# Diffie-Hellman over several non-secured HTTP requests - will it work?

This problem is about setting up cryptographic keys on an IoT device. I don't want my devices to be set up with any cryptographic keys pre-baked, but actual communication have to be based on TLS. Now I need a way to inject an SSL certificate and its corresponding private key from the device the user is using. Can this be done by using several HTTP requests to perform a Diffie-Hellman key exchange?

The protocol:

1. The user presses a button on the device, key setup and the unencryted HTTP channel allowed.
2. Client to Server: GET /setup/dh.wib.
3. Server to Client: DH initial parameters, and a new random session cookie.
4. Client to Server: POST /setup/dh.wib with client's computed DH intermediates and session cookie.
5. Server to Client: Server's computed DH intermediates.

Up to this point, a cryptographic key that is suitable for AES encryption should be established. Then:

1. Client to Server: POST /setup/auth.wib with the the device's serial number (as printed on the back of the device) encrypted using the established key, a SHA512-HMAC of the serial number using the key in plain, and the session cookie.
2. Server to Client: HTTP status code 204 if serial number matched with the record stored inside the device, otherwise HTTP status code 401 and the session cookie removed and invalidated.
3. Client to Server: POST /setup/key.wib with the generated certificate, and its corresponding key bundled encrypted using the established key, a SHA512-HMAC of the aforementioned bundle using the key in plain and the valid, authenticated session cookie.
4. Server to Client: If the certificate and key pair worked then HTTP 204, otherwise HTTP 400. Session cookie is invalidated no matter what here. Key setup and unencrypted HTTP access disabled here.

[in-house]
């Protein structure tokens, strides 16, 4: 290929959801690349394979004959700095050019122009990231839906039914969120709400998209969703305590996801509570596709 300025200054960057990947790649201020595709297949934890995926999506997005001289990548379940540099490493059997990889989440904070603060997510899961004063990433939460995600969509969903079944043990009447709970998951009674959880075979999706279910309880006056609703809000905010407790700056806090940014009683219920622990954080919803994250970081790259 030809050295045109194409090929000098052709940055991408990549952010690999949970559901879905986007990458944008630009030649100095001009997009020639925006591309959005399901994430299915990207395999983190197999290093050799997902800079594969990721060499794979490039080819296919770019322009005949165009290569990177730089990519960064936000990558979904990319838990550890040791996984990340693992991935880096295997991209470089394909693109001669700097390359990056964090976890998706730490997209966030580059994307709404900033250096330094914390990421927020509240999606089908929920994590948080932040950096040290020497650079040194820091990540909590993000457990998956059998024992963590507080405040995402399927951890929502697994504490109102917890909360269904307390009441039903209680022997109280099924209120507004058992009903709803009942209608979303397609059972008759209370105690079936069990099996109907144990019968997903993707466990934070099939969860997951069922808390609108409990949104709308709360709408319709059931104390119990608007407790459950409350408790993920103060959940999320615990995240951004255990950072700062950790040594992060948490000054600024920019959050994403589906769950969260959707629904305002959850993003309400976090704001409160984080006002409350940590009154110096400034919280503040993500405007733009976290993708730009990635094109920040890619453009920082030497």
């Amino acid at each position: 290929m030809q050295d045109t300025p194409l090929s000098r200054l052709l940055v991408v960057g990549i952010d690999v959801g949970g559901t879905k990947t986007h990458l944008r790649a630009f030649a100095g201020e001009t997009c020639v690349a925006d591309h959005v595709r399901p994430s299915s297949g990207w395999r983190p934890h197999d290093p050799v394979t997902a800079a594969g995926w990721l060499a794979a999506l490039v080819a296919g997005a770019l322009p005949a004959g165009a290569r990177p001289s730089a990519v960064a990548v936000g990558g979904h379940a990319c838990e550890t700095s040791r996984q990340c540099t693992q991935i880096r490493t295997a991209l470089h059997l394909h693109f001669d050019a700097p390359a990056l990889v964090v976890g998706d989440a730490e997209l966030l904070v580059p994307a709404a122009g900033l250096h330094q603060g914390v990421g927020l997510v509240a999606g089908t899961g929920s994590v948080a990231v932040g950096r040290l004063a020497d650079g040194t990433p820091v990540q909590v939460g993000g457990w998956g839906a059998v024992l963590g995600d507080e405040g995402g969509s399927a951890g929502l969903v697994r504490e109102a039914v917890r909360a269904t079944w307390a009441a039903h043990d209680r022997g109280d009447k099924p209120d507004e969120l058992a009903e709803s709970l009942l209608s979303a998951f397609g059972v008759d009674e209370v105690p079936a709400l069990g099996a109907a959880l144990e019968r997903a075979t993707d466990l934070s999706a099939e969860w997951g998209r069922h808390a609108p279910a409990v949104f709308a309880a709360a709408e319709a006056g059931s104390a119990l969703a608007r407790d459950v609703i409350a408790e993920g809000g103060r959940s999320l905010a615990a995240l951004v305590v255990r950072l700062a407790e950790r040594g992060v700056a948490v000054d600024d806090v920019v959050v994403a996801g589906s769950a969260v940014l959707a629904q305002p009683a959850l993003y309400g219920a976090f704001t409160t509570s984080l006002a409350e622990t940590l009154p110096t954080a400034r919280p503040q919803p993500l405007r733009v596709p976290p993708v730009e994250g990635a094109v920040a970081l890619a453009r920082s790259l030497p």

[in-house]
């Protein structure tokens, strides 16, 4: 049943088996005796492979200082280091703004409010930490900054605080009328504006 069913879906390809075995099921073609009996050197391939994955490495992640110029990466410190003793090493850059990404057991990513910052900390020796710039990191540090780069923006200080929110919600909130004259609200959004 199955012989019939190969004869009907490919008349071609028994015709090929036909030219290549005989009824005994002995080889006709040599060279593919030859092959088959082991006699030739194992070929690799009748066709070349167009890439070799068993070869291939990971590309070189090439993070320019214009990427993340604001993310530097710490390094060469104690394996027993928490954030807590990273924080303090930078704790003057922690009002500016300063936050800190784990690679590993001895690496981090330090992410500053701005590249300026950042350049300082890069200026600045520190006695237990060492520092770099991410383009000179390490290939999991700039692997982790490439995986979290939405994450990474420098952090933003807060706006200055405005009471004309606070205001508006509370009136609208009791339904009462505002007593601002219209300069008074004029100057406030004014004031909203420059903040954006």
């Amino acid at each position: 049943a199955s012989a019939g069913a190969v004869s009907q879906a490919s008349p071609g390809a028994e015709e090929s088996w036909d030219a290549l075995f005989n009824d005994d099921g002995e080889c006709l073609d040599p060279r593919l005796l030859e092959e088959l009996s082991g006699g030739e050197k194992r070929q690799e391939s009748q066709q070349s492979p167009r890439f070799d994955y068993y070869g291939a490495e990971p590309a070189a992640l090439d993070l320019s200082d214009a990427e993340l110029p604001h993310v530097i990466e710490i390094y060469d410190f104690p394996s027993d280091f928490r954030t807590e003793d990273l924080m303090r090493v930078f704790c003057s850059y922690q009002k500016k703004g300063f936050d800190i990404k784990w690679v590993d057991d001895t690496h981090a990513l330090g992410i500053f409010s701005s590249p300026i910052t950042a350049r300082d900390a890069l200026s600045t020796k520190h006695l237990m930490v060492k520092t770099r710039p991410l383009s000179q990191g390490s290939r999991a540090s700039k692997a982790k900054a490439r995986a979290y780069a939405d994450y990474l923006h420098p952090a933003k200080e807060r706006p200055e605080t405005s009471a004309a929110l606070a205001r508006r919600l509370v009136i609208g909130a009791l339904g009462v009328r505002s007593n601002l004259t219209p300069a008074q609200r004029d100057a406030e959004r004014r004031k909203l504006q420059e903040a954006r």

• Counter-proposal: Harden the server's certificate (DANE?) and use standard server-authenticated TLS to sign a certificate associated with a freshly generated private key. Please, please, please: Never actually send a private key over the wire. Let it be generated on your device. Don't roll your own crypto. – SEJPM Dec 9 '15 at 21:07
• @SEJPM This is going against my proposal of not having keys baked in. The device have no onboard quality RNG that can generate good long-term keys with adequate entropy, so no private key generation allowed (but session keys for TLS, being short terms keys, are generally okay as each session lasts a few hundreds of milliseconds) – Maxthon Chan Dec 9 '15 at 21:17
• If you can generate no quality long term keys on-board you won't ever get a secure session. If the DH exchange gets broken (because you used a low entropy DH share) an attacker will be able to get the (transmitted) private key. I guess you'd need to squeeze every bit of entropy out of your RNG so you can at least get a decent private key (100 bits = <14 bytes entropy likely is enough) – SEJPM Dec 9 '15 at 21:23
• @SEJPM 128 or so bits of entropy is way way less than 2500 that is required to generate an RSA key pair. – Maxthon Chan Dec 10 '15 at 5:12
• You don't need 2k+ bits of entropy for an RSA key. Depending on the keylength, you need 128-256 bits of entropy. You can however use these 256 bits to key a stream cipher and use this as your RNG to generate the needed thousands of bits. – SEJPM Dec 10 '15 at 12:16

First, I'd like to say: Don't roll your own crypto.